By Scott Galupo, Thomas Jefferson Street blog
A reader brings up a good point. What does it say about the state of our democracy if one party can impose its will on the public in the face of such unmistakable and intense opposition?
"You can argue we are free, but can you argue we are a republic in the spirit of the founding fathers?" the reader asks. (The Atlantic's Megan McArdle has similar worries here.)
Well, yeah, I do.
The short answer is, as President Obama put it shortly after he was inaugurated: "I won."
It goes deeper than that, though.
In the '90s, conservatives often derided—rightly, I thought—Bill Clinton (and, for a time, Dick Morris) for governing not by principle but, rather, through poll-tested sound bites and "microinitiatives." Simply reflecting public will, without trying to shape it or lead it—non-DLC progressive types thought that was weak sauce at least as much as conservatives did. Indeed, candidate Obama more than once alluded to the Clintons' lack of sweeping liberal ambition.
Also, there's a long-held, small-"r" republican justification for this view of governance. George Will has argued for decades that elected officials shouldn't just do what constituents want, but to explain to them why they should want "what they ought to want." Anything less was to embrace "careerism"—a "degradation of the idea of representation."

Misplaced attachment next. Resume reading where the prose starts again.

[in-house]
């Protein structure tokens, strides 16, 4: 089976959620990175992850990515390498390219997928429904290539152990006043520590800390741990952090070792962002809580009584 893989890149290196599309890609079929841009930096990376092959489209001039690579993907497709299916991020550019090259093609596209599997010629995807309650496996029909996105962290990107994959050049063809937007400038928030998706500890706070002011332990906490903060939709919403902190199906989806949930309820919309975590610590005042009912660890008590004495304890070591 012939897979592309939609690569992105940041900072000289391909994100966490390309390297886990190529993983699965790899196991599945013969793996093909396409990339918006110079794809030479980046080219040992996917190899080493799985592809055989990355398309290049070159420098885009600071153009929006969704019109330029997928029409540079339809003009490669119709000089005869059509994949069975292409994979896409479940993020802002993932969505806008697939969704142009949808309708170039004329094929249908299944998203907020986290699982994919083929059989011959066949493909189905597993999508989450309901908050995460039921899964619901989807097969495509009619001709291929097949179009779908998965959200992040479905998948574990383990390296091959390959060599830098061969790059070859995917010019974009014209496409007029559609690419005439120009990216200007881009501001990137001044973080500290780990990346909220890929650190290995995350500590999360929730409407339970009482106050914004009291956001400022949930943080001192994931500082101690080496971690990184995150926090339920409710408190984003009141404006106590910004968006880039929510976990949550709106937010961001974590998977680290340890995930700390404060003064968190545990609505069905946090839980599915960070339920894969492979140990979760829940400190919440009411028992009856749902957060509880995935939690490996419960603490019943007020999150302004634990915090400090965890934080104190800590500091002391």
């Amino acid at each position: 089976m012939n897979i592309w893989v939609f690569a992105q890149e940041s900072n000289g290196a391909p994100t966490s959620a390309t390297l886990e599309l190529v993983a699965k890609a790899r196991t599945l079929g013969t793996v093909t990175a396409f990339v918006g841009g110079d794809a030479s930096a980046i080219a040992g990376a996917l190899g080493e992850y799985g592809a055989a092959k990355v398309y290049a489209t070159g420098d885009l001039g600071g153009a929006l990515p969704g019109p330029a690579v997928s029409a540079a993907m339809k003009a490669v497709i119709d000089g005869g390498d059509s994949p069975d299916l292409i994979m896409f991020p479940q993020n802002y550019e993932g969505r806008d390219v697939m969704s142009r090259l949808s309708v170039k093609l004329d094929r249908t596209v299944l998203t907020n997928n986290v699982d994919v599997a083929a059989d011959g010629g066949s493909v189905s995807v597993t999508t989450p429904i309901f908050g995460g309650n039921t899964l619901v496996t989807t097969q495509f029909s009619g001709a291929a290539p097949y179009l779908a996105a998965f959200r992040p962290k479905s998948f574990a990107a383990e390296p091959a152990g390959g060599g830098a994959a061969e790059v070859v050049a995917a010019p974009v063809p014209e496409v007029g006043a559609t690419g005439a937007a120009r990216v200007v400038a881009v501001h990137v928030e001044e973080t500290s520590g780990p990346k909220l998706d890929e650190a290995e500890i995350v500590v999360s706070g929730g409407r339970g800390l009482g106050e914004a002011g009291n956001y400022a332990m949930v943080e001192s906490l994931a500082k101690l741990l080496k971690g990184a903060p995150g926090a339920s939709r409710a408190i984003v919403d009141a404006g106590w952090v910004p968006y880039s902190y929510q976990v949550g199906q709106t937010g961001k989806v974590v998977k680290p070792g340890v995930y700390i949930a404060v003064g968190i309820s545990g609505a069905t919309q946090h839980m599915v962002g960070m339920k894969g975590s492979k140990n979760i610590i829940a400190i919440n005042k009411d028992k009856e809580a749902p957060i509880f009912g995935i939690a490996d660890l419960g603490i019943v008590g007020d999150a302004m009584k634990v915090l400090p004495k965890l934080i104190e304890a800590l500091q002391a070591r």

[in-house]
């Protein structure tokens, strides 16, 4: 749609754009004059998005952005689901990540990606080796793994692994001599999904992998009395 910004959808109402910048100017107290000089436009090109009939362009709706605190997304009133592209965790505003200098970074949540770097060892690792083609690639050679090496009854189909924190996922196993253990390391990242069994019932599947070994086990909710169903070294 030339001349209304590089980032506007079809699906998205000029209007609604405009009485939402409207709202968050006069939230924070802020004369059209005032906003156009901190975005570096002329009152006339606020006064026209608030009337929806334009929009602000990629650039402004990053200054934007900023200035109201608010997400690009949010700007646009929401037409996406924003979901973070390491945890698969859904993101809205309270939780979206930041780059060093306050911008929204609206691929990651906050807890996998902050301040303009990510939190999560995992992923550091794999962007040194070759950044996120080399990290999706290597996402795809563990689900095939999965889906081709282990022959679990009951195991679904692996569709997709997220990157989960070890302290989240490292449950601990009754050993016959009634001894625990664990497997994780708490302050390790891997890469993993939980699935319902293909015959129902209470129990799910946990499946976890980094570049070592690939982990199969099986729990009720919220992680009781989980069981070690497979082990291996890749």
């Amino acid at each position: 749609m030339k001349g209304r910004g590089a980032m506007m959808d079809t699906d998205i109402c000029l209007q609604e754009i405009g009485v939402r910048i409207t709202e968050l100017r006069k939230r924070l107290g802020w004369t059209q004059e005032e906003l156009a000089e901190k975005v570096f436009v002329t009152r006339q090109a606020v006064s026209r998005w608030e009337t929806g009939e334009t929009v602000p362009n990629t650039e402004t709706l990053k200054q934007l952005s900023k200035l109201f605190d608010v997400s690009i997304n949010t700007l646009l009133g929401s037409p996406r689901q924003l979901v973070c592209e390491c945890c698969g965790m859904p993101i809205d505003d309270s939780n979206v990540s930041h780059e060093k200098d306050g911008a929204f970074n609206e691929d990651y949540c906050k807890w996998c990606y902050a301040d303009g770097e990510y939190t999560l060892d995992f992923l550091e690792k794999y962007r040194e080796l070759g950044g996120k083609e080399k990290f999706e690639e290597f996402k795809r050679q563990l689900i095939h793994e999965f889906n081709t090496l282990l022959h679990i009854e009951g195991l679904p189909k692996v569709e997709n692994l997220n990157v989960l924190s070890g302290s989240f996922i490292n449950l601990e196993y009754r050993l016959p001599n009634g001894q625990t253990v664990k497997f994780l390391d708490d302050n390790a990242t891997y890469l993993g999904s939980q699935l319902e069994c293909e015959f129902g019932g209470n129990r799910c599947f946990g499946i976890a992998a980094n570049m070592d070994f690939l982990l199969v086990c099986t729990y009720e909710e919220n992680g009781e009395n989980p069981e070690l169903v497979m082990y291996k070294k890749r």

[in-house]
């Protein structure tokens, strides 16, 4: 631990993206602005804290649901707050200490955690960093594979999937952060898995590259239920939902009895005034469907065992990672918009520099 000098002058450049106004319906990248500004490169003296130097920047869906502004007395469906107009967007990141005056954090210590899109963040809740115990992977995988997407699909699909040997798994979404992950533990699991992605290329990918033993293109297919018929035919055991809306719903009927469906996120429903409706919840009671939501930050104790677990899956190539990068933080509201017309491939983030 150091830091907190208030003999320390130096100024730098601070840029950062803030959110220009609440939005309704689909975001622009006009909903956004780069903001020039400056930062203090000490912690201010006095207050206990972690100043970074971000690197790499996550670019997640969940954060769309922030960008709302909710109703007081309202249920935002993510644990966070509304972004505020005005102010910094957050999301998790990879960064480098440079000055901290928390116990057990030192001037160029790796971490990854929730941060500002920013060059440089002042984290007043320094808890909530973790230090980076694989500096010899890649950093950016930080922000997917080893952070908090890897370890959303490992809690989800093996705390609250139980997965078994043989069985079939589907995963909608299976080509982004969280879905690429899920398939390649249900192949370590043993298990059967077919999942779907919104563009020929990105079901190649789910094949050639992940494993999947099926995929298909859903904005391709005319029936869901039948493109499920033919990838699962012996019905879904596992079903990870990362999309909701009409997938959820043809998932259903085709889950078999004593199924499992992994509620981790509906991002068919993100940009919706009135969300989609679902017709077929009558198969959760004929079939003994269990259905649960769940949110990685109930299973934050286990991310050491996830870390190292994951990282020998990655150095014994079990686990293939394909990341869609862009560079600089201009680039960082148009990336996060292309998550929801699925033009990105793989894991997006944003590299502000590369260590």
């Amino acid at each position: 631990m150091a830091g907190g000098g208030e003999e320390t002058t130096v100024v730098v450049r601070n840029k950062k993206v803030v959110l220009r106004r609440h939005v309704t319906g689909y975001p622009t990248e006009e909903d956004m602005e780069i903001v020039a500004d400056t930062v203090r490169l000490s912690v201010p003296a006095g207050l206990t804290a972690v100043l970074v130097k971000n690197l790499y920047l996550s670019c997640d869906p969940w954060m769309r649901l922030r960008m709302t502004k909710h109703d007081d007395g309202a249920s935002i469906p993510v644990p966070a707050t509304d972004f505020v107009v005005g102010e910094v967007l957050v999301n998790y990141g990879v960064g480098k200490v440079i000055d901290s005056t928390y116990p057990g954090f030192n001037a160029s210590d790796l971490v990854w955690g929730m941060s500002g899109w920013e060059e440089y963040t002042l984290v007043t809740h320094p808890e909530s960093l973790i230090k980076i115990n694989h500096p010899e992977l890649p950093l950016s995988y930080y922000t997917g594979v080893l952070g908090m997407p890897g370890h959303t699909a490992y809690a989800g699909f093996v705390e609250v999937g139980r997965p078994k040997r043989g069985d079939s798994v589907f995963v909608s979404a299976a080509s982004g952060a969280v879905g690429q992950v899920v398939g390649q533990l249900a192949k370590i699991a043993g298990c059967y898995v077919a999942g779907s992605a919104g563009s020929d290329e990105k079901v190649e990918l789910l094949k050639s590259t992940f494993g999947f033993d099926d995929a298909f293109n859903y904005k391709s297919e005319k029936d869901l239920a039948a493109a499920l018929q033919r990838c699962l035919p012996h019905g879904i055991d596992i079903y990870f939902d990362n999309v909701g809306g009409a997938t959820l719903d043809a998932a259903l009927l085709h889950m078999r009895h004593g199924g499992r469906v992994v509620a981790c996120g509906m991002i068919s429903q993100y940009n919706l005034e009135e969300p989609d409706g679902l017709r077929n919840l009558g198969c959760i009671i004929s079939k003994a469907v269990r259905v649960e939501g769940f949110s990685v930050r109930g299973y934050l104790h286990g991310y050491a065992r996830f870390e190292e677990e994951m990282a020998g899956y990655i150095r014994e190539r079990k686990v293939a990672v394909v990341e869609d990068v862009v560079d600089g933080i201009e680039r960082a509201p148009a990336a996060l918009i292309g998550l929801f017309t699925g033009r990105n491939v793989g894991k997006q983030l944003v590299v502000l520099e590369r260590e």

In his pro-term limits polemic Restoration, Will cited Edmund Burke's 1774 speech upon winning a seat in Parliament: "Certainly, he said amicably, a representative should 'live in the strictest union, the closest correspondence, and the most unreserved communication with his constituents.' ... But he said, a representative does not owe obedience. He owes something more than 'industry.' He owes 'judgment.' "
Is this to say Democrats were models of Burkean deliberation over the past year?
Of course not.
Their post-Scott Brown panic revealed just the kind of rank careerist impulse that Will lamented.
But it's simply not the case that enacting unpopular measures--however massive and complex--into law is some kind of violation of republican principles.
McArdle is half-right when she writes: "We're not a parliamentary democracy, and we don't have the mechanisms, like votes of no confidence, that parliamentary democracies use to provide a check on their politicians. The check that we have is that politicians care what the voters think."
No, the check we have is elections.
Republicans have a potent argument to win many of them in November.
Like I said: It's still a free country.